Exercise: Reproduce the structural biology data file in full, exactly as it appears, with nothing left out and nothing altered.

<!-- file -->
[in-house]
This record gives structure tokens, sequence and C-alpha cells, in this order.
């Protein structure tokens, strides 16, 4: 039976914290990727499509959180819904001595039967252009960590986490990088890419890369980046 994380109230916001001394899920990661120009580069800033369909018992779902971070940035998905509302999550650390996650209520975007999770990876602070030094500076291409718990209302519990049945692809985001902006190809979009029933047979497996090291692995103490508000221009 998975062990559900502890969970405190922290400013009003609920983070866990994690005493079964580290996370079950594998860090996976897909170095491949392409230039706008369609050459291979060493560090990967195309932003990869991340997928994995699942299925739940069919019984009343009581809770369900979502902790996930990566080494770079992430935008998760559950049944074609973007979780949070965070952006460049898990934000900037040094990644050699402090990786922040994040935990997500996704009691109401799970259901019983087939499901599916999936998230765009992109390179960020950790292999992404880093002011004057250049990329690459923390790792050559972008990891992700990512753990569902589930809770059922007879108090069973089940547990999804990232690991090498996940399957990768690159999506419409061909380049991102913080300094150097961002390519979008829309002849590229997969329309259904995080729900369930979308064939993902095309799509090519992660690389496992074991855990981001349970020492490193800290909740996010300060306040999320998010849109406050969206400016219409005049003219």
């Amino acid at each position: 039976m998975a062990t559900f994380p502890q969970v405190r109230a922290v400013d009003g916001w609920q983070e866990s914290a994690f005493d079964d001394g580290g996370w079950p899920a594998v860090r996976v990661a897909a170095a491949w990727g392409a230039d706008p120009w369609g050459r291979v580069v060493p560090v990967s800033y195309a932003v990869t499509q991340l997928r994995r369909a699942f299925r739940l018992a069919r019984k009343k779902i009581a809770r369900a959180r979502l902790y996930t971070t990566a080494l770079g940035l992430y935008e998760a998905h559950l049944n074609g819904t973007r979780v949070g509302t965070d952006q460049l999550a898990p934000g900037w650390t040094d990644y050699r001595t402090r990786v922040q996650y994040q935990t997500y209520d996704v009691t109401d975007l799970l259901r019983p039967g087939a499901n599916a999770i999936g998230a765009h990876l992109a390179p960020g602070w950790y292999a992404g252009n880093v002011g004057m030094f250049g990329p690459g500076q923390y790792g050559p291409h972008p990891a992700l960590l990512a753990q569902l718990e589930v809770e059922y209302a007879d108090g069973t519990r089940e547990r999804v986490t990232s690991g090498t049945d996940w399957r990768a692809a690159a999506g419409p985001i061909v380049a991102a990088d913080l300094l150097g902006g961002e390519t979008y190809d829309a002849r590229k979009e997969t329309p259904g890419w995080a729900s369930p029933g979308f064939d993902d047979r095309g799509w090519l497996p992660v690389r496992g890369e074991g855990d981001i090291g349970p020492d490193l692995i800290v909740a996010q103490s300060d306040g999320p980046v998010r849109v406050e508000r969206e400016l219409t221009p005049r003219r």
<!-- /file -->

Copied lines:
[in-house]
This record gives structure tokens, sequence and C-alpha cells, in this order.
């Protein structure tokens, strides 16, 4: 039976914290990727499509959180819904001595039967252009960590986490990088890419890369980046 994380109230916001001394899920990661120009580069800033369909018992779902971070940035998905509302999550650390996650209520975007999770990876602070030094500076291409718990209302519990049945692809985001902006190809979009029933047979497996090291692995103490508000221009 998975062990559900502890969970405190922290400013009003609920983070866990994690005493079964580290996370079950594998860090996976897909170095491949392409230039706008369609050459291979060493560090990967195309932003990869991340997928994995699942299925739940069919019984009343009581809770369900979502902790996930990566080494770079992430935008998760559950049944074609973007979780949070965070952006460049898990934000900037040094990644050699402090990786922040994040935990997500996704009691109401799970259901019983087939499901599916999936998230765009992109390179960020950790292999992404880093002011004057250049990329690459923390790792050559972008990891992700990512753990569902589930809770059922007879108090069973089940547990999804990232690991090498996940399957990768690159999506419409061909380049991102913080300094150097961002390519979008829309002849590229997969329309259904995080729900369930979308064939993902095309799509090519992660690389496992074991855990981001349970020492490193800290909740996010300060306040999320998010849109406050969206400016219409005049003219």
């Amino acid at each position: 039976m998975a062990t559900f994380p502890q969970v405190r109230a922290v400013d009003g916001w609920q983070e866990s914290a994690f005493d079964d001394g580290g996370w079950p899920a594998v860090r996976v990661a897909a170095a491949w990727g392409a230039d706008p120009w369609g050459r291979v580069v060493p560090v990967s800033y195309a932003v990869t499509q991340l997928r994995r369909a699942f299925r739940l018992a069919r019984k009343k779902i009581a809770r369900a959180r979502l902790y996930t971070t990566a080494l770079g940035l992430y935008e998760a998905h559950l049944n074609g819904t973007r979780v949070g509302t965070d952006q460049l999550a898990p934000g900037w650390t040094d990644y050699r001595t402090r990786v922040q996650y994040q935990t997500y209520d996704v009691t109401d975007l799970l259901r019983p039967g087939a499901n599916a999770i999936g998230a765009h990876l992109a390179p960020g602070w950790y292999a992404g252009n880093v002011g004057m030094f250049g990329p690459g500076q923390y790792g050559p291409h972008p990891a992700l960590l990512a753990q569902l718990e589930v809770e059922y209302a007879d108090g069973t519990r089940e547990r999804v986490t990232s690991g090498t049945d996940w399957r990768a692809a690159a999506g419409p985001i061909v380049a991102a990088d913080l300094l150097g902006g961002e390519t979008y190809d829309a002849r590229k979009e997969t329309p259904g890419w995080a729900s369930p029933g979308f064939d993902d047979r095309g799509w090519l497996p992660v690389r496992g890369e074991g855990d981001i090291g349970p020492d490193l692995i800290v909740a996010q103490s300060d306040g999320p980046v998010r849109v406050e508000r969206e400016l219409t221009p005049r003219r």